She worked together with the “Żegota” Council to Aid Jews, as did her husband Janusz Strzałecki, a painter artist, who, from the middle of 1943, was a member of the leadership of the Council's Kraków branch. Their daughter Elżbieta, born in 1938, grew up with the children in the boatrding school. “Nothing bad can happen to Elżbietka”, Strzałecka would say, calling her the boarding school's mascot. Apart from the Jewish chioldren, Jews working on false papers also stayed there.
In Ten jest z ojczyzny mojej... (This Is My Homeland...), Wanda Waliszewska wrote:
[…] neither the children nor the staff lived in hiding. Some had a very semitic appearance, both the boys and the girls. [...] The boarding school staff lived there, but many personnel also came from the outside, like the plumber, the electrician, like the boiler stoker and various others. Apart from the manager, only two of her friends knew that there were Jewish children and workers in the boarding school. She would only talk about them with those two friends. One of them was me, the other was a nurse. However, it wasn't possible for the rest of the staff not to have guessed, but no one betrayed that fact.
Apart from Jews, others in danger also hid in Sadyba.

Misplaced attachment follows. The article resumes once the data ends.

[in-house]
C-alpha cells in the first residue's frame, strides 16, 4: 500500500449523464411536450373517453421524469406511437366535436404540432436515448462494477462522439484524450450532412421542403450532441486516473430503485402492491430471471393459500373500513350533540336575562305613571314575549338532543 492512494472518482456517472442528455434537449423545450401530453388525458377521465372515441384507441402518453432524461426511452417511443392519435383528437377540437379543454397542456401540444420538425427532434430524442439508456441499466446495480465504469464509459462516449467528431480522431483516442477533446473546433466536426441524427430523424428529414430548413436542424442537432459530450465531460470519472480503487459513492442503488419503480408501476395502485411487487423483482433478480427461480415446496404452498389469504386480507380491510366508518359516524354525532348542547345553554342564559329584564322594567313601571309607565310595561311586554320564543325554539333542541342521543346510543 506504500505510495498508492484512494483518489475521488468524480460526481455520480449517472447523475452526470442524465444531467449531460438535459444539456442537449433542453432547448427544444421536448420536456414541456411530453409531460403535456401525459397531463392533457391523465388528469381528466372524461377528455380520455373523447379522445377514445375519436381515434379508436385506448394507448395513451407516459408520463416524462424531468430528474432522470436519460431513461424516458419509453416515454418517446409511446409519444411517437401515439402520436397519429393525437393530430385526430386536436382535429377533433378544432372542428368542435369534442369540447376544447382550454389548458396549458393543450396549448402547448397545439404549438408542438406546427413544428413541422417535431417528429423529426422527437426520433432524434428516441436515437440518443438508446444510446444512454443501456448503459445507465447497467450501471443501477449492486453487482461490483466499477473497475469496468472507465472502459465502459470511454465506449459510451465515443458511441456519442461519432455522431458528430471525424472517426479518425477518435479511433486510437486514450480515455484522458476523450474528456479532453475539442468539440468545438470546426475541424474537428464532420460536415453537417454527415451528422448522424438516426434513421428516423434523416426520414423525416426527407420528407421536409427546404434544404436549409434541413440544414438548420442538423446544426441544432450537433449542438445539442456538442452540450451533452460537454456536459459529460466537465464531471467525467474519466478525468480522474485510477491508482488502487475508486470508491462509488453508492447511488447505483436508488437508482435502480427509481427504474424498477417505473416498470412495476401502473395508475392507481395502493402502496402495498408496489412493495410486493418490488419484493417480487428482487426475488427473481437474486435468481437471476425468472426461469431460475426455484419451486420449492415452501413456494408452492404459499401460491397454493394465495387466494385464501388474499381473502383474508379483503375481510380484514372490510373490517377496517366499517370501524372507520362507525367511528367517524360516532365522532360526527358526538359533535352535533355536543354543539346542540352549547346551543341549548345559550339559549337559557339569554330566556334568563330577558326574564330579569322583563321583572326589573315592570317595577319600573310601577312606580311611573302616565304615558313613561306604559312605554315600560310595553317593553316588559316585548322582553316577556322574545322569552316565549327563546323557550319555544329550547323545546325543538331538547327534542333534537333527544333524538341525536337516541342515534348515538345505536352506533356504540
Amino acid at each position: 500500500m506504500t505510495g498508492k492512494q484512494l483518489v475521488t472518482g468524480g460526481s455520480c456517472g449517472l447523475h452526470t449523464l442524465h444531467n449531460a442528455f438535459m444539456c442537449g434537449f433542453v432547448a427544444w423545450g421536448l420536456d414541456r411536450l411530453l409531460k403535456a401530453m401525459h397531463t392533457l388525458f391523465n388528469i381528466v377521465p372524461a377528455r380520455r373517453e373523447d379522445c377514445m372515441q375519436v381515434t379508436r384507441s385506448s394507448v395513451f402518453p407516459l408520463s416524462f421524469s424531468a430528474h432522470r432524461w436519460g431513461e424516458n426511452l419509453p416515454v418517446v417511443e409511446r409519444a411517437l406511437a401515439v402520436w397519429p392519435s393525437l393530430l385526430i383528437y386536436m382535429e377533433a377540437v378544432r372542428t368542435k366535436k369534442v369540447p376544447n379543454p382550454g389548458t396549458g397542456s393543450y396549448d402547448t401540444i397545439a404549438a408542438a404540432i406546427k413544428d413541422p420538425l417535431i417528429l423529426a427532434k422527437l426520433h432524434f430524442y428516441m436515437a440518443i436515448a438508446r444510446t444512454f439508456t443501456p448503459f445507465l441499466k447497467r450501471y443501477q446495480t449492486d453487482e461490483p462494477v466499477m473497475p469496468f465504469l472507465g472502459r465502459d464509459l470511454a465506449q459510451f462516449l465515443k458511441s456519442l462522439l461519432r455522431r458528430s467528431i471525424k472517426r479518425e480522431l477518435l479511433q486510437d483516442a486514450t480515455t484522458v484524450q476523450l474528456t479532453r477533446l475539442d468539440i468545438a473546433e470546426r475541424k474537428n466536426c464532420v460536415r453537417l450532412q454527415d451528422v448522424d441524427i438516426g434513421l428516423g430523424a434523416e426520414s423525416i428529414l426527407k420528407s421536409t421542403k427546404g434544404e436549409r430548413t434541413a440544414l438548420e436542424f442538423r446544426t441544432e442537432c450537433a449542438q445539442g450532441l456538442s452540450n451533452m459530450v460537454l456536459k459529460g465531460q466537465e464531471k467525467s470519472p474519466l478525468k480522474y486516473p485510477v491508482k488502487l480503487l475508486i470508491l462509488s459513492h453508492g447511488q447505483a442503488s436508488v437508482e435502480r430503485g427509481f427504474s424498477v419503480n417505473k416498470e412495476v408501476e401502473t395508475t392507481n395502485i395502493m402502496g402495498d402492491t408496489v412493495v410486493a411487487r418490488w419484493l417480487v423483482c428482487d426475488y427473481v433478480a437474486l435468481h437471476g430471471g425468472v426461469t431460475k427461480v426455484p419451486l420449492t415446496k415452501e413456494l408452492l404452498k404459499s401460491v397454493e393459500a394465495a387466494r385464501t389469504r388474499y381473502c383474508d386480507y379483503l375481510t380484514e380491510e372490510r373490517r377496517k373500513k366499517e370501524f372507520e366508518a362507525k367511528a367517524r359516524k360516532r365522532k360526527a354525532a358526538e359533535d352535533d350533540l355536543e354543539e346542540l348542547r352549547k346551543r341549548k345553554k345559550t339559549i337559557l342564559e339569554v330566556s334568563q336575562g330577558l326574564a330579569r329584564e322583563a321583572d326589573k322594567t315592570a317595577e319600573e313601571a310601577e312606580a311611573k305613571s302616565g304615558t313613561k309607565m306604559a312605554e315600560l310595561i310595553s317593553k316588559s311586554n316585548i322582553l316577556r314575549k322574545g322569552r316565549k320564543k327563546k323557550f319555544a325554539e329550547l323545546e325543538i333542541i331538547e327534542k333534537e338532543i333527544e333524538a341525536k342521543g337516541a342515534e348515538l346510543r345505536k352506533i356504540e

In a small town neighbourhood […], where everyone knew everyone else, it would sometimes be difficult to go into hiding. So, apart from the children and staff, there would sometimes be someone else. The staff of the boarding school was not made up of saints or heroes, they were completely ordinary people […].
During the period of the ghetto liquidation, the number of Jewish children in the board school grew. One day, to Sadyba, Strzałecka brought a boy who had been entrusted into her care.
The boy had an extremely semitic appearance and had already been passed through many hands. He was terribly dirty and the hair on his head was totally matted. The manager, not wanting to bring him into the boarding school in such a terrible condition, went with him to the barber for him to, at least, have a haircut. The barber shop was full of people. People looked at the child in horror and began whispering amongst themselves. The barber walked up to the manager and only said, "Go immediately and take this child with you". So she left, but she had to take a tram with him in order to return home.